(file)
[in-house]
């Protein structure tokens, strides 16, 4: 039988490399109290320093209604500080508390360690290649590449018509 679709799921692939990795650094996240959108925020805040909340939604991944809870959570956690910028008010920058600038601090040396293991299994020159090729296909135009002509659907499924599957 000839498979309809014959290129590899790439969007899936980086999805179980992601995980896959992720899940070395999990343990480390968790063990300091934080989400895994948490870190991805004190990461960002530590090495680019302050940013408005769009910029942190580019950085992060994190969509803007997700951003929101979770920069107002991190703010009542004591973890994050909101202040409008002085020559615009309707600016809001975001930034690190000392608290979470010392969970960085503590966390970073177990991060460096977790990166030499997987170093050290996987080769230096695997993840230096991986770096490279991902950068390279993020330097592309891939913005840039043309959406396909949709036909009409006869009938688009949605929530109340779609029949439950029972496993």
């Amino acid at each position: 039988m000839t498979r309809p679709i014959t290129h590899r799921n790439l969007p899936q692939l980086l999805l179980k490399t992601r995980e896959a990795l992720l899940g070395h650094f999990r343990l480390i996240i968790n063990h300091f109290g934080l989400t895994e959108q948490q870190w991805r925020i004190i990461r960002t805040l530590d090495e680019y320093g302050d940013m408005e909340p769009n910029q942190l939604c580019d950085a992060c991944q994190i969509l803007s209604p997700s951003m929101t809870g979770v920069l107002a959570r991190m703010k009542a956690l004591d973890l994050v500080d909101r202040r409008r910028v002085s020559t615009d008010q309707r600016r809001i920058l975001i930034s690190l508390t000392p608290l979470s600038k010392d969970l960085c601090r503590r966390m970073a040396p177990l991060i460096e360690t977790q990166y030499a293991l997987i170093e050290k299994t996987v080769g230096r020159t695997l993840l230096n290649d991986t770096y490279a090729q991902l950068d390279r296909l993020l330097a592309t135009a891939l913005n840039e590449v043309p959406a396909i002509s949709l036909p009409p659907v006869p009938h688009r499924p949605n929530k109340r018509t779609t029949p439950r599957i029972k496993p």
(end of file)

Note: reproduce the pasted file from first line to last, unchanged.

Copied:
[in-house]
């Protein structure tokens, strides 16, 4: 039988490399109290320093209604500080508390360690290649590449018509 679709799921692939990795650094996240959108925020805040909340939604991944809870959570956690910028008010920058600038601090040396293991299994020159090729296909135009002509659907499924599957 000839498979309809014959290129590899790439969007899936980086999805179980992601995980896959992720899940070395999990343990480390968790063990300091934080989400895994948490870190991805004190990461960002530590090495680019302050940013408005769009910029942190580019950085992060994190969509803007997700951003929101979770920069107002991190703010009542004591973890994050909101202040409008002085020559615009309707600016809001975001930034690190000392608290979470010392969970960085503590966390970073177990991060460096977790990166030499997987170093050290996987080769230096695997993840230096991986770096490279991902950068390279993020330097592309891939913005840039043309959406396909949709036909009409006869009938688009949605929530109340779609029949439950029972496993």
């Amino acid at each position: 039988m000839t498979r309809p679709i014959t290129h590899r799921n790439l969007p899936q692939l980086l999805l179980k490399t992601r995980e896959a990795l992720l899940g070395h650094f999990r343990l480390i996240i968790n063990h300091f109290g934080l989400t895994e959108q948490q870190w991805r925020i004190i990461r960002t805040l530590d090495e680019y320093g302050d940013m408005e909340p769009n910029q942190l939604c580019d950085a992060c991944q994190i969509l803007s209604p997700s951003m929101t809870g979770v920069l107002a959570r991190m703010k009542a956690l004591d973890l994050v500080d909101r202040r409008r910028v002085s020559t615009d008010q309707r600016r809001i920058l975001i930034s690190l508390t000392p608290l979470s600038k010392d969970l960085c601090r503590r966390m970073a040396p177990l991060i460096e360690t977790q990166y030499a293991l997987i170093e050290k299994t996987v080769g230096r020159t695997l993840l230096n290649d991986t770096y490279a090729q991902l950068d390279r296909l993020l330097a592309t135009a891939l913005n840039e590449v043309p959406a396909i002509s949709l036909p009409p659907v006869p009938h688009r499924p949605n929530k109340r018509t779609t029949p439950r599957i029972k496993p």